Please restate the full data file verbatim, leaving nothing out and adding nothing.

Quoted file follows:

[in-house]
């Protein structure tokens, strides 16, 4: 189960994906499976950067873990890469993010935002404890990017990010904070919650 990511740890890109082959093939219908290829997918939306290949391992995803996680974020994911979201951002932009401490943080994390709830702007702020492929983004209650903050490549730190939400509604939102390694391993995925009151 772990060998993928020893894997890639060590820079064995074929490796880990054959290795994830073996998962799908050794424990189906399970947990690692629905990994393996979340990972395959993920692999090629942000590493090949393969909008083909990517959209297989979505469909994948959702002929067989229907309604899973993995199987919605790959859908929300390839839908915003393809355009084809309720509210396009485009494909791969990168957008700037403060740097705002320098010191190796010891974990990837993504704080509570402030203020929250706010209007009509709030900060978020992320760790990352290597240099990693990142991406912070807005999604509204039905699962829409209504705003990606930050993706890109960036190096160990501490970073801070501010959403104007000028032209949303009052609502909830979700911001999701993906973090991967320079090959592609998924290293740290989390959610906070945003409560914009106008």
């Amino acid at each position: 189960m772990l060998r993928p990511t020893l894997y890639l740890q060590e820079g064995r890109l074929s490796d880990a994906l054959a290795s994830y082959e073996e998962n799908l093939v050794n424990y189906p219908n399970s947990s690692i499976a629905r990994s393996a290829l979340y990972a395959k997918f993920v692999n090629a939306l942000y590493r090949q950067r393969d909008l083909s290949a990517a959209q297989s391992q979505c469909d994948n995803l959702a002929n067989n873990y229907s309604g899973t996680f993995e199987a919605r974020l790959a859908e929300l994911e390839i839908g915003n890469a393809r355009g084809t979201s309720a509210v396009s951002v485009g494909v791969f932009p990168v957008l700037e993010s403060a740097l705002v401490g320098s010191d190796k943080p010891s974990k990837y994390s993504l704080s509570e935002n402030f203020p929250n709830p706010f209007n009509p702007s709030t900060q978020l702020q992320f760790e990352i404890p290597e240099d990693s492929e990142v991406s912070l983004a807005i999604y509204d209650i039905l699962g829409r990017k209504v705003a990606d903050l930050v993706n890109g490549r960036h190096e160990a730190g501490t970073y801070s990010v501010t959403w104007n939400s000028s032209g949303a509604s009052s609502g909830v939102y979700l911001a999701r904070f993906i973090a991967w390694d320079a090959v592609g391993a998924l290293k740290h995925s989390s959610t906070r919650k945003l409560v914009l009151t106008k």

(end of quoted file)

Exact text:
[in-house]
């Protein structure tokens, strides 16, 4: 189960994906499976950067873990890469993010935002404890990017990010904070919650 990511740890890109082959093939219908290829997918939306290949391992995803996680974020994911979201951002932009401490943080994390709830702007702020492929983004209650903050490549730190939400509604939102390694391993995925009151 772990060998993928020893894997890639060590820079064995074929490796880990054959290795994830073996998962799908050794424990189906399970947990690692629905990994393996979340990972395959993920692999090629942000590493090949393969909008083909990517959209297989979505469909994948959702002929067989229907309604899973993995199987919605790959859908929300390839839908915003393809355009084809309720509210396009485009494909791969990168957008700037403060740097705002320098010191190796010891974990990837993504704080509570402030203020929250706010209007009509709030900060978020992320760790990352290597240099990693990142991406912070807005999604509204039905699962829409209504705003990606930050993706890109960036190096160990501490970073801070501010959403104007000028032209949303009052609502909830979700911001999701993906973090991967320079090959592609998924290293740290989390959610906070945003409560914009106008």
């Amino acid at each position: 189960m772990l060998r993928p990511t020893l894997y890639l740890q060590e820079g064995r890109l074929s490796d880990a994906l054959a290795s994830y082959e073996e998962n799908l093939v050794n424990y189906p219908n399970s947990s690692i499976a629905r990994s393996a290829l979340y990972a395959k997918f993920v692999n090629a939306l942000y590493r090949q950067r393969d909008l083909s290949a990517a959209q297989s391992q979505c469909d994948n995803l959702a002929n067989n873990y229907s309604g899973t996680f993995e199987a919605r974020l790959a859908e929300l994911e390839i839908g915003n890469a393809r355009g084809t979201s309720a509210v396009s951002v485009g494909v791969f932009p990168v957008l700037e993010s403060a740097l705002v401490g320098s010191d190796k943080p010891s974990k990837y994390s993504l704080s509570e935002n402030f203020p929250n709830p706010f209007n009509p702007s709030t900060q978020l702020q992320f760790e990352i404890p290597e240099d990693s492929e990142v991406s912070l983004a807005i999604y509204d209650i039905l699962g829409r990017k209504v705003a990606d903050l930050v993706n890109g490549r960036h190096e160990a730190g501490t970073y801070s990010v501010t959403w104007n939400s000028s032209g949303a509604s009052s609502g909830v939102y979700l911001a999701r904070f993906i973090a991967w390694d320079a090959v592609g391993a998924l290293k740290h995925s989390s959610t906070r919650k945003l409560v914009l009151t106008k």